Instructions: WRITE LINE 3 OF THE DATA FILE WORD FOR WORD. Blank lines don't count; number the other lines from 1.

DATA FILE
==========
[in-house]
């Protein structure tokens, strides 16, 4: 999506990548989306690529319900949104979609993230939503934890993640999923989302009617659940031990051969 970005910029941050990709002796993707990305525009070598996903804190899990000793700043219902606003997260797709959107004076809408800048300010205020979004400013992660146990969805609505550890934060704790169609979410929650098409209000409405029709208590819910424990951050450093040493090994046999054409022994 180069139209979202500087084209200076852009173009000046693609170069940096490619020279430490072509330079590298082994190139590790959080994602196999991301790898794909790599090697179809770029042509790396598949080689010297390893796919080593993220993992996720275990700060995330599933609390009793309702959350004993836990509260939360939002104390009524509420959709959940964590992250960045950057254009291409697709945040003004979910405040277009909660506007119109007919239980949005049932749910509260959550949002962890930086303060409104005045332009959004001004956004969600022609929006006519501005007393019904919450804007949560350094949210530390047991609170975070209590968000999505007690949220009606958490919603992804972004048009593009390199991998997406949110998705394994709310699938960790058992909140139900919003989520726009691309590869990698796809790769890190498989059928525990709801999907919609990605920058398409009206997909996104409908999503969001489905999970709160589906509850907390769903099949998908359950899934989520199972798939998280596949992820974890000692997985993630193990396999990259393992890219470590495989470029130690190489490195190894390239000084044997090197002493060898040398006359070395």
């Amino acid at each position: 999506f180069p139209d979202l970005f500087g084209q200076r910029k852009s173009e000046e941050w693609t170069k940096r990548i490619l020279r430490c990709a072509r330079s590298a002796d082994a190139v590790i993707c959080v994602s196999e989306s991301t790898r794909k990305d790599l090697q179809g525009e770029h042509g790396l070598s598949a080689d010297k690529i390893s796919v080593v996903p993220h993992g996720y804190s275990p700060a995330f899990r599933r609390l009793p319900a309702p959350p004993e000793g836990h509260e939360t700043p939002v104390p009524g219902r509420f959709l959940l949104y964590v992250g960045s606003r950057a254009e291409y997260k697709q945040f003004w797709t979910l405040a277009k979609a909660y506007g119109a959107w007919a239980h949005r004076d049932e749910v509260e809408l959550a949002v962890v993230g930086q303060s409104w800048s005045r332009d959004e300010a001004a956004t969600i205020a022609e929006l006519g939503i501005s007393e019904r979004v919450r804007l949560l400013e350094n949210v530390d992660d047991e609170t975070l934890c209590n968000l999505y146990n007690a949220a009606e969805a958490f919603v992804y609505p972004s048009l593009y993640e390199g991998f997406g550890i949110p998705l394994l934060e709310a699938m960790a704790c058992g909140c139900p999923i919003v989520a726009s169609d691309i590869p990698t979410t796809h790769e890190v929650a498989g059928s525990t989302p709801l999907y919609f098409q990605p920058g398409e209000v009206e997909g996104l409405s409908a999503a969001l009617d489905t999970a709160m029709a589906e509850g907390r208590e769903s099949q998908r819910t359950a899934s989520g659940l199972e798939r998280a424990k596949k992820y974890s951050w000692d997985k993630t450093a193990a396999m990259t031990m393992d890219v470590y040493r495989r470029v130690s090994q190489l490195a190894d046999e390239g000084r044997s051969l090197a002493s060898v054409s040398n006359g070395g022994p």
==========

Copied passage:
């Amino acid at each position: 999506f180069p139209d979202l970005f500087g084209q200076r910029k852009s173009e000046e941050w693609t170069k940096r990548i490619l020279r430490c990709a072509r330079s590298a002796d082994a190139v590790i993707c959080v994602s196999e989306s991301t790898r794909k990305d790599l090697q179809g525009e770029h042509g790396l070598s598949a080689d010297k690529i390893s796919v080593v996903p993220h993992g996720y804190s275990p700060a995330f899990r599933r609390l009793p319900a309702p959350p004993e000793g836990h509260e939360t700043p939002v104390p009524g219902r509420f959709l959940l949104y964590v992250g960045s606003r950057a254009e291409y997260k697709q945040f003004w797709t979910l405040a277009k979609a909660y506007g119109a959107w007919a239980h949005r004076d049932e749910v509260e809408l959550a949002v962890v993230g930086q303060s409104w800048s005045r332009d959004e300010a001004a956004t969600i205020a022609e929006l006519g939503i501005s007393e019904r979004v919450r804007l949560l400013e350094n949210v530390d992660d047991e609170t975070l934890c209590n968000l999505y146990n007690a949220a009606e969805a958490f919603v992804y609505p972004s048009l593009y993640e390199g991998f997406g550890i949110p998705l394994l934060e709310a699938m960790a704790c058992g909140c139900p999923i919003v989520a726009s169609d691309i590869p990698t979410t796809h790769e890190v929650a498989g059928s525990t989302p709801l999907y919609f098409q990605p920058g398409e209000v009206e997909g996104l409405s409908a999503a969001l009617d489905t999970a709160m029709a589906e509850g907390r208590e769903s099949q998908r819910t359950a899934s989520g659940l199972e798939r998280a424990k596949k992820y974890s951050w000692d997985k993630t450093a193990a396999m990259t031990m393992d890219v470590y040493r495989r470029v130690s090994q190489l490195a190894d046999e390239g000084r044997s051969l090197a002493s060898v054409s040398n006359g070395g022994p």